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June 24, 2009 7:48 pm
Toshiba will emphasise its more stable infrastructure business ahead of volatile semiconductors, Norio Sasaki signalled as he took over as president of the Japanese conglomerate.
In an interview ahead of his election at Wednesday’s annual meeting he said: “I want to reflect properly on the experience of this economic crisis and build a Toshiba with stable profits that are not affected by changes in economic and market conditions.”
Mr Sasaki’s caution marks another step in the Japanese technology industry’s retreat from semiconductors, which are cyclical and have high capital requirements, in favour of growing markets for nuclear power and green energy.
Toshiba’s semiconductor division was affected badly by the economic downturn, reporting a Y323bn ($3.4bn) operating loss in the year to March 2009 and forcing the company to raise Y500bn in new capital this month.
The company has already started to shift its investment. Toshiba spent 71 per cent of total capital expenditure on semiconductors in its 2007 fiscal year but plans to spend only 39 per cent this year.
Mr Sasaki said Toshiba’s big-ticket nuclear power projects also have risks and pointed to the balance given by different cycles in Toshiba’s three main divisions of infrastructure, semiconductors and digital products such as televisions.
“However, we must think carefully about when and how much we invest [in semiconductors] in order to minimise any increase in fixed costs,” he said.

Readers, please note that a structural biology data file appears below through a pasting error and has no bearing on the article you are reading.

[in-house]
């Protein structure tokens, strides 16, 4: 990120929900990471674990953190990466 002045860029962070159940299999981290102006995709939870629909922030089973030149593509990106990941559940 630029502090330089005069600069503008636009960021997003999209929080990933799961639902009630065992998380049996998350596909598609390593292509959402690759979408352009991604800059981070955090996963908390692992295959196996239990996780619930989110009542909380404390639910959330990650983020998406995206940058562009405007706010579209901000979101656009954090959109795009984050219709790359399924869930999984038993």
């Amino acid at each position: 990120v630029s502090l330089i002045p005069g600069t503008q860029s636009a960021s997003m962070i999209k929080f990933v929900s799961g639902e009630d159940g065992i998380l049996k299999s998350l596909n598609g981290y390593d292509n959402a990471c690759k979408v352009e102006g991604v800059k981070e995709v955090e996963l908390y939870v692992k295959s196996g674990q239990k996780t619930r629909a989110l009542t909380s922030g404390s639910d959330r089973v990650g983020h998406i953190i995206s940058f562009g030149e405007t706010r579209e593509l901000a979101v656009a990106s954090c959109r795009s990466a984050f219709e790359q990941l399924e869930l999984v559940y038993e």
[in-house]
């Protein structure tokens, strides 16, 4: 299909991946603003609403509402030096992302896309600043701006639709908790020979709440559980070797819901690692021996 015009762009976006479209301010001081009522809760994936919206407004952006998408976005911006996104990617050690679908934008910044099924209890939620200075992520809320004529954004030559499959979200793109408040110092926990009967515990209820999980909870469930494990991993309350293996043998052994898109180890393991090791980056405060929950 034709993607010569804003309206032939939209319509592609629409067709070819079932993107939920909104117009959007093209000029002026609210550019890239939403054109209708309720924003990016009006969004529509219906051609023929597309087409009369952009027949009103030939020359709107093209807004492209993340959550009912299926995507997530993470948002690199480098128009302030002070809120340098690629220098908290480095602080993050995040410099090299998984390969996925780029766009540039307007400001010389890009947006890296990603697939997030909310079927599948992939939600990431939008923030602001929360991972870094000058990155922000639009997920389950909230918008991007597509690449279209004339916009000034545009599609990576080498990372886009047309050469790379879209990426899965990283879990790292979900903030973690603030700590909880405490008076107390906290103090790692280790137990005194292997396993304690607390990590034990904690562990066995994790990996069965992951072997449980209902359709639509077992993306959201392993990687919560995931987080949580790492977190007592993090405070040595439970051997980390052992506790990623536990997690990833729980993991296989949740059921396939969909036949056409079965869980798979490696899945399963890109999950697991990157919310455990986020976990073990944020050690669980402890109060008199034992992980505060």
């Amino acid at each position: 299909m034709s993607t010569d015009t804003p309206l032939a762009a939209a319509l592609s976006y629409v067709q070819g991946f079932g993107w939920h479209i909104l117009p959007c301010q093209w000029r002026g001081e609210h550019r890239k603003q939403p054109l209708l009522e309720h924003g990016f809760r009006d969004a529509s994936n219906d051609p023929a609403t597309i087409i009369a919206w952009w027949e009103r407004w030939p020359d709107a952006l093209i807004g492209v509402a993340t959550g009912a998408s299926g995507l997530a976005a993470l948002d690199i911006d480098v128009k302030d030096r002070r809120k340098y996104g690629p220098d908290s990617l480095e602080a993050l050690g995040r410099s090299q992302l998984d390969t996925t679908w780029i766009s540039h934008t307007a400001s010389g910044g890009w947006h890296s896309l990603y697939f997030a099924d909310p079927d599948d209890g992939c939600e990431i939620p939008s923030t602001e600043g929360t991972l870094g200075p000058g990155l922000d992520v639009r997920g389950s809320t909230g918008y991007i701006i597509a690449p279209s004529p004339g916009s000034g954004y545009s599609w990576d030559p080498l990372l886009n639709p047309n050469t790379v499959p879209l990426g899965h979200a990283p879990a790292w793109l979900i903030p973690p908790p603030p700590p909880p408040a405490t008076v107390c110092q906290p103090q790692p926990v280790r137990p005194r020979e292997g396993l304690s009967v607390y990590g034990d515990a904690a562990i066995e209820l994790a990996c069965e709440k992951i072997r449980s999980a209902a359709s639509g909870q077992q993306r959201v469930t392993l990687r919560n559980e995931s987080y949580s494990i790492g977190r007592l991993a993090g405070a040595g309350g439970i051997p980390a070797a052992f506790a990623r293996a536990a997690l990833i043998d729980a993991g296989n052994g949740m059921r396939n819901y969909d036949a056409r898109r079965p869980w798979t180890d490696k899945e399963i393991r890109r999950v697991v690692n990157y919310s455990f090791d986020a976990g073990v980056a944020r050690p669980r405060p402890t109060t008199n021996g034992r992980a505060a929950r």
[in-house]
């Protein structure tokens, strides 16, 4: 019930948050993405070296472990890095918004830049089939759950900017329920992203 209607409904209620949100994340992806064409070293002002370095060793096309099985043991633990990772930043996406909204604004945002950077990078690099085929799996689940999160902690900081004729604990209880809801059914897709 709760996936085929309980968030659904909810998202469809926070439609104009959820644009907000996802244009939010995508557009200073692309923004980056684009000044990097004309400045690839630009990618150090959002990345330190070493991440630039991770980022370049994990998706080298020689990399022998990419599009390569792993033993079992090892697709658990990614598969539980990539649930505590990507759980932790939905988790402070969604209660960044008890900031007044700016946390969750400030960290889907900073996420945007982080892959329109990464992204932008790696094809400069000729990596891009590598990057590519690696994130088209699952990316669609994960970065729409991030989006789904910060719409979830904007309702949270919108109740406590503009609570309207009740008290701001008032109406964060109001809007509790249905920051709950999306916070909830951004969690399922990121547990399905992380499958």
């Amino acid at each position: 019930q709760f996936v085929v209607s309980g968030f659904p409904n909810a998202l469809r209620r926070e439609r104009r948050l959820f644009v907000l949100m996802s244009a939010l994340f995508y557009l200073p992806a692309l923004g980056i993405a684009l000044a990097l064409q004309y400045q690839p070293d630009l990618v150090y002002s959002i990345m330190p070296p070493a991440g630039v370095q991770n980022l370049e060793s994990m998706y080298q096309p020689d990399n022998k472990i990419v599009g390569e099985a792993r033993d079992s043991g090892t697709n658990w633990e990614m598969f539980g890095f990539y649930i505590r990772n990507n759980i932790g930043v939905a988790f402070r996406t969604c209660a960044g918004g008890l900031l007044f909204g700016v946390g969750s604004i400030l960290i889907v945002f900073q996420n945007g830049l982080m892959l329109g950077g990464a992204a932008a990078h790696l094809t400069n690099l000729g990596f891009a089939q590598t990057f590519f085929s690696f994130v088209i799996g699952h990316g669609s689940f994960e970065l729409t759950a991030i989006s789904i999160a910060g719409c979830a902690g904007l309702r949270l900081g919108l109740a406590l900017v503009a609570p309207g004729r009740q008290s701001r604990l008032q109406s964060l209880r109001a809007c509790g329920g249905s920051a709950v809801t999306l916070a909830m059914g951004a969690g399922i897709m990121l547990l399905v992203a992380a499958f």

In a nod to investor concerns following the capital raising, Mr Sasaki said, “we also have to consult the balance sheet”.
Toshiba’s chip business – which makes the processor for Sony’s PlayStation 3 games console – was too widely spread, Mr Sasaki said.
A return to full production of flash memory chips, Toshiba’s biggest and most successful semiconductor business, would depend on the strength of the market, he said.
Among Toshiba’s infrastructure operations, Mr Sasaki identified its new lithium-ion battery technology as a product that “could be transformational”.
Toshiba’s “super charge ion battery” is designed to recharge to 90 per cent of capacity in less than five minutes, and the company has signed a development deal with Volkswagen to use it in electric cars.
In the nuclear business, one of Toshiba’s main hopes for growth, Mr Sasaki said orders to build reactors in the US and China were generating increased sales as the manufacture of core components had begun.
A nuclear engineer by background, Mr Sasaki made his name by leading Toshiba’s $5.4bn purchase of Westinghouse, the US reactor company, in 2006.
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